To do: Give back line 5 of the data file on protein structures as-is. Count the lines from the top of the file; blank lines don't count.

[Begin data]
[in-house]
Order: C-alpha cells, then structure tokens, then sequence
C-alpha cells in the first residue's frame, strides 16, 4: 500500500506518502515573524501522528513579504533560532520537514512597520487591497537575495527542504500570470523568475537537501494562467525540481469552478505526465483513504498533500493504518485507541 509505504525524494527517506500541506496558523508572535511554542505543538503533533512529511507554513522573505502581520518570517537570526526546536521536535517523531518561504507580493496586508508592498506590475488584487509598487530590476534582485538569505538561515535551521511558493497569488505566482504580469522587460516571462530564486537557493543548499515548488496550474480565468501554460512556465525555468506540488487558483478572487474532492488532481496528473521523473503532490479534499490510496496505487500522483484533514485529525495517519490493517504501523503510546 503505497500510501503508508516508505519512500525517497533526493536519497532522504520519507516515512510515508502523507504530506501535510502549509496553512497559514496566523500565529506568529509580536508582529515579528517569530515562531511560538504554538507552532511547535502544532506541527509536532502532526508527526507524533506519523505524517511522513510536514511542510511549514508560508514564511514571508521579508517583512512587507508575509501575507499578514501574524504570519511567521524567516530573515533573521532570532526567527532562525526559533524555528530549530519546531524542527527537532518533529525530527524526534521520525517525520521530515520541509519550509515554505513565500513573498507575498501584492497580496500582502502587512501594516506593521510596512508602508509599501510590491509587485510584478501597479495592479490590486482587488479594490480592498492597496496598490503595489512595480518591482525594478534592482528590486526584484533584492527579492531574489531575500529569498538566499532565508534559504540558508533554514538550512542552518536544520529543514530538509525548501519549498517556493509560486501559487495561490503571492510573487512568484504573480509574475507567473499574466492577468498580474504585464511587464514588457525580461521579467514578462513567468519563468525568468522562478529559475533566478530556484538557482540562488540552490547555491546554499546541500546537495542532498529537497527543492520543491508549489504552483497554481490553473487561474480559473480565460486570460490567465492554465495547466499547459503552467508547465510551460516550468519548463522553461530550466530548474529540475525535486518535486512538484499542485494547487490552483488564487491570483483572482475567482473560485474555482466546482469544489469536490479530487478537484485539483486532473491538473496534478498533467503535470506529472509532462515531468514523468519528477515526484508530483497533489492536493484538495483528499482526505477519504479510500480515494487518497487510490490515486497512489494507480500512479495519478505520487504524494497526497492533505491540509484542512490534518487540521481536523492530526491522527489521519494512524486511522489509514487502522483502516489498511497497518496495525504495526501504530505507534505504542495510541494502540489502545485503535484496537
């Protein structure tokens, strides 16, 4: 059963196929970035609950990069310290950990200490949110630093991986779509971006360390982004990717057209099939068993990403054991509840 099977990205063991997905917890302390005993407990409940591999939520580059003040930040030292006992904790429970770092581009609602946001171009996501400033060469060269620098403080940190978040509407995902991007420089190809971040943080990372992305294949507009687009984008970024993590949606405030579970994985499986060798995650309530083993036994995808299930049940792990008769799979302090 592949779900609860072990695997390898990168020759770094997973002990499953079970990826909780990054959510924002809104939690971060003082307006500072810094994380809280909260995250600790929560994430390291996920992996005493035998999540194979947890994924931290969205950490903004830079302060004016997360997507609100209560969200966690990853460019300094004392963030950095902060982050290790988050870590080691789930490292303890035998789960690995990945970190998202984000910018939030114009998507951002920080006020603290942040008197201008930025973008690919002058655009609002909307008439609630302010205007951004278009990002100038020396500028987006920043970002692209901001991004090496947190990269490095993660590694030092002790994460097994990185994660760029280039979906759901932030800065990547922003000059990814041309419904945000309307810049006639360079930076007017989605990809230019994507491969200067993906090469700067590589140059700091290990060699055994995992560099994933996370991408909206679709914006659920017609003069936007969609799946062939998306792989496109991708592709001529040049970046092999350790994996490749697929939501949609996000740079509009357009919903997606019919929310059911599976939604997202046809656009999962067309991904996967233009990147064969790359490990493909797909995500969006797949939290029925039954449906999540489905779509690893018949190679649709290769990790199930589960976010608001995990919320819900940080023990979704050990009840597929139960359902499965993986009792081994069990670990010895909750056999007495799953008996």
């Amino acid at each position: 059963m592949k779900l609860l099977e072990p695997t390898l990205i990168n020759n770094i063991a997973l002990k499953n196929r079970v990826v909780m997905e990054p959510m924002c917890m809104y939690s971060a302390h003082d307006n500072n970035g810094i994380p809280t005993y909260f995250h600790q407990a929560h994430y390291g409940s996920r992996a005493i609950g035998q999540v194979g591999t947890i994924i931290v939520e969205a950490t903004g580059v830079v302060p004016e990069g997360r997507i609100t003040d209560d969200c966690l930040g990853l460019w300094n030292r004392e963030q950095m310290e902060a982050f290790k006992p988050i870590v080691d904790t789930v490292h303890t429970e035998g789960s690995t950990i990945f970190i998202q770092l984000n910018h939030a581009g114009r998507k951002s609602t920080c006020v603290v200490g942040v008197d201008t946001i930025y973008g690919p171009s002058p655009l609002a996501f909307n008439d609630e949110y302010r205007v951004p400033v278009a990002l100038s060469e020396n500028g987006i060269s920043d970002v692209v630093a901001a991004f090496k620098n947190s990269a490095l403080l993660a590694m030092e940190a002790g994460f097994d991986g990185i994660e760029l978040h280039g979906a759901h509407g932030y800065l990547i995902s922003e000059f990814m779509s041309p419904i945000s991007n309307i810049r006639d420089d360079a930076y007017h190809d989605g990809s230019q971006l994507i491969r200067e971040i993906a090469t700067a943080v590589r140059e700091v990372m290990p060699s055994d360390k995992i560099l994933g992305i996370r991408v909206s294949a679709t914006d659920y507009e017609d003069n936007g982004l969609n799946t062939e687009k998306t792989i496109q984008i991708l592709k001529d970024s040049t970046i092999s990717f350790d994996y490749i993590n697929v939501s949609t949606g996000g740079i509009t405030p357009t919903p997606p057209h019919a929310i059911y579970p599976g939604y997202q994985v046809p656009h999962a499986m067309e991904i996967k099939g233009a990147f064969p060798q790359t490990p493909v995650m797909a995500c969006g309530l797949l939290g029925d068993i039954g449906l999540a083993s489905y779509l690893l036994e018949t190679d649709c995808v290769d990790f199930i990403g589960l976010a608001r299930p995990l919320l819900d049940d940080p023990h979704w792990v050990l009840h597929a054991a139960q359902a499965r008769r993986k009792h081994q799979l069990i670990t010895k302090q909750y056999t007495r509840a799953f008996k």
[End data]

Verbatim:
């Amino acid at each position: 059963m592949k779900l609860l099977e072990p695997t390898l990205i990168n020759n770094i063991a997973l002990k499953n196929r079970v990826v909780m997905e990054p959510m924002c917890m809104y939690s971060a302390h003082d307006n500072n970035g810094i994380p809280t005993y909260f995250h600790q407990a929560h994430y390291g409940s996920r992996a005493i609950g035998q999540v194979g591999t947890i994924i931290v939520e969205a950490t903004g580059v830079v302060p004016e990069g997360r997507i609100t003040d209560d969200c966690l930040g990853l460019w300094n030292r004392e963030q950095m310290e902060a982050f290790k006992p988050i870590v080691d904790t789930v490292h303890t429970e035998g789960s690995t950990i990945f970190i998202q770092l984000n910018h939030a581009g114009r998507k951002s609602t920080c006020v603290v200490g942040v008197d201008t946001i930025y973008g690919p171009s002058p655009l609002a996501f909307n008439d609630e949110y302010r205007v951004p400033v278009a990002l100038s060469e020396n500028g987006i060269s920043d970002v692209v630093a901001a991004f090496k620098n947190s990269a490095l403080l993660a590694m030092e940190a002790g994460f097994d991986g990185i994660e760029l978040h280039g979906a759901h509407g932030y800065l990547i995902s922003e000059f990814m779509s041309p419904i945000s991007n309307i810049r006639d420089d360079a930076y007017h190809d989605g990809s230019q971006l994507i491969r200067e971040i993906a090469t700067a943080v590589r140059e700091v990372m290990p060699s055994d360390k995992i560099l994933g992305i996370r991408v909206s294949a679709t914006d659920y507009e017609d003069n936007g982004l969609n799946t062939e687009k998306t792989i496109q984008i991708l592709k001529d970024s040049t970046i092999s990717f350790d994996y490749i993590n697929v939501s949609t949606g996000g740079i509009t405030p357009t919903p997606p057209h019919a929310i059911y579970p599976g939604y997202q994985v046809p656009h999962a499986m067309e991904i996967k099939g233009a990147f064969p060798q790359t490990p493909v995650m797909a995500c969006g309530l797949l939290g029925d068993i039954g449906l999540a083993s489905y779509l690893l036994e018949t190679d649709c995808v290769d990790f199930i990403g589960l976010a608001r299930p995990l919320l819900d049940d940080p023990h979704w792990v050990l009840h597929a054991a139960q359902a499965r008769r993986k009792h081994q799979l069990i670990t010895k302090q909750y056999t007495r509840a799953f008996k």